Proximal junctional kyphosis (PJK) is radiologic finding, and is defined as kyphosis of >10° at the proximal end of a construct. The aim of this study is to identify factors associated with PJK after segmental spinal instrumented fusion in adults with spinal deformity with a minimum follow-up of 2 years.
A total of 49 cases of adult spinal deformity treated by segmental spinal instrumented fusion at two university hospitals from 2004 to 2011 were enrolled in this study. All enrolled cases included at least 4 or more levels from L5 or the sacral level. The patients were divided into two groups based on the presence of PJK during follow-up, and these two groups were compared to identify factors related to PJK.
PJK was observed in 16 of the 49 cases. Age, sex and mean follow-up duration were not statistically different between two groups. However, mean bone marrow density (BMD) and mean back muscle volume at the T10 to L2 level was significantly lower in the PJK group. Preoperatively, the distance between the C7 plumb line and uppermost instrumented vertebra (UIV) were no different in the two groups, but at final follow-up a significant intergroup difference was observed. Interestingly, spinal instrumentation factors, such as, receipt of a revision operation, the use of a cross-link, and screw fracture were no different in the two groups at final follow-up.
Proximal junctional kyphosis (PJK) is traditionally defined as a proximal junctional sagittal Cobb angle change of ≥10° versus the preoperative value. Although no consensus has been reached, the majority of authors have used kyphosis of ≥10° between the lower endplate of the uppermost instrumented vertebra (UIV) and the upper endplate of the two supra-adjacent vertebrae as a definition5). PJK is a post-surgical radiographic status observed in the sagittal plane following multi-level fusion surgery for spinal deformity. In a broader sense, PJK is a type of adjacent segment disease associated with spinal fusion and often occurs after deformity correction. Furthermore, PJK results in poor surgical results due to pain, deformity, instability, motion difficulties, and potential neurologic deficits.
To minimize PJK, it is important that associated risk factors be identified. To date, several such factors have been described in the literature, namely, older age, inadequate restoration of global sagittal balance, combined anterior-posterior surgery, fusion to the sacrum, posterior only spinal fusion rather than anterior instrumentation, and low bone mineral density (BMD)9,10,12,15,19).
Skeletal muscles, including flexor and extensors, produce movements of the trunk and maintain body balance, and degeneration and atrophy of thoracolumbar extensor muscles lead to fatty replacement and back kyphosis as manifested by lumbar degenerative kyphosis or flat back syndrome. Furthermore, sarcopenia may affect skeletal stability or surgical outcome, but the impact of thoracolumbar muscle volume on PJK has not been previously evaluated. The aim of this study was to identify the factors responsible for PJK after spinal instrumented fusion in adult spinal deformity with a minimum follow-up of 2 years.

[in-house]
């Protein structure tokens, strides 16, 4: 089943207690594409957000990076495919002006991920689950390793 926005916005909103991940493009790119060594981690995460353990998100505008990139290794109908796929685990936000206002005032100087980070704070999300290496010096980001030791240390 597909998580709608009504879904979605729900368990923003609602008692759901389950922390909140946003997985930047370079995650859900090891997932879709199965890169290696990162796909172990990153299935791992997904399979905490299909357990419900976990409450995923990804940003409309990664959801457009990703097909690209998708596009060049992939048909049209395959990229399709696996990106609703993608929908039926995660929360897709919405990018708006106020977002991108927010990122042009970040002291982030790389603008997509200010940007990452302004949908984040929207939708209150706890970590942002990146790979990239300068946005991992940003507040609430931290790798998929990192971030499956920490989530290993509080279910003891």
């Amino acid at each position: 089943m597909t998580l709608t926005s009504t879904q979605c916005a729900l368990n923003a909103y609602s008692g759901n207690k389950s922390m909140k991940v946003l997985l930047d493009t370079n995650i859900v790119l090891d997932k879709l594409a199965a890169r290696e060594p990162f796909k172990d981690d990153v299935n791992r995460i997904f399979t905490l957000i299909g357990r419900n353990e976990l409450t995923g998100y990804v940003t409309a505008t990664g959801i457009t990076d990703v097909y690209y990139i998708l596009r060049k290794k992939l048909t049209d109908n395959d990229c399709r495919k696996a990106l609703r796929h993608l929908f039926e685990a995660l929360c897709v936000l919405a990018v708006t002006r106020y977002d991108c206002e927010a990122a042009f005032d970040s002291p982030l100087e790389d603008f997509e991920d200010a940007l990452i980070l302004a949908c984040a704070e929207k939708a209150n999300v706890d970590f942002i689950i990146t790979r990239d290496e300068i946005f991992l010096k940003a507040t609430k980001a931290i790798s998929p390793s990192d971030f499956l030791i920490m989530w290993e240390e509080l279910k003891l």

MATERIALS AND METHODS
This study was conducted by retrospectively reviewing the medical charts and radiologic data of 49 patients with spinal deformity, including lumbar degenerative kyphosis, diffuse lumbar scoliosis, and post-operative flat-back syndrome, that underwent posterior fusion with instrumentation from January 2004 to December 2011 at two university hospitals. Those with infection or malignancy were excluded. The minimum follow-up was 2 years and mean follow-up was 3.6 years. All 49 patients underwent multi-level fusion surgery at more than 4 levels from L5 or the sacral level. No complication occurred in any patient during the year following surgery.
Radiographic PJK was defined as angle change of >10° on dynamic plain radiographs at the proximal end of a construct14). Preoperative evaluations included plain radiographic examinations and magnetic resonance imaging (MRI), a postoperative radiograph examination was conducted before discharge (early postop, EP), and then annually. Postoperative radiographs included standing antero-posterior, lateral whole spine, and dynamic flexion/extension views, and were used to determine the presence or not of PJK at proximal adjacent level from instrumentation. The 49 patients were divided in terms of two groups (PJK and non-PJK groups) based on the presence of PJK at final follow-up. These two groups were compared with respect to demographic factors, BMD, sagittal plane angle parameter, pelvic parameter, instrumentation factor, surgical approach, and the back muscle volume of thoracolumbar junction. Group BMD values were compared using T scores determined by Dual energy X-ray absorptiometry.
Sagittal plane angle parameters17)
C7PL was defined distance between C7 plumb line which is the vertical line originating the center of the C7 vertebral body and the posterior superior corner of S1, and its length was measured preoperatively and at final follow-up. Distance from the center of the upper instrumented vertebra (UIV) to C7PL was also measured at early postoperatively and final follow-up (Fig. 1).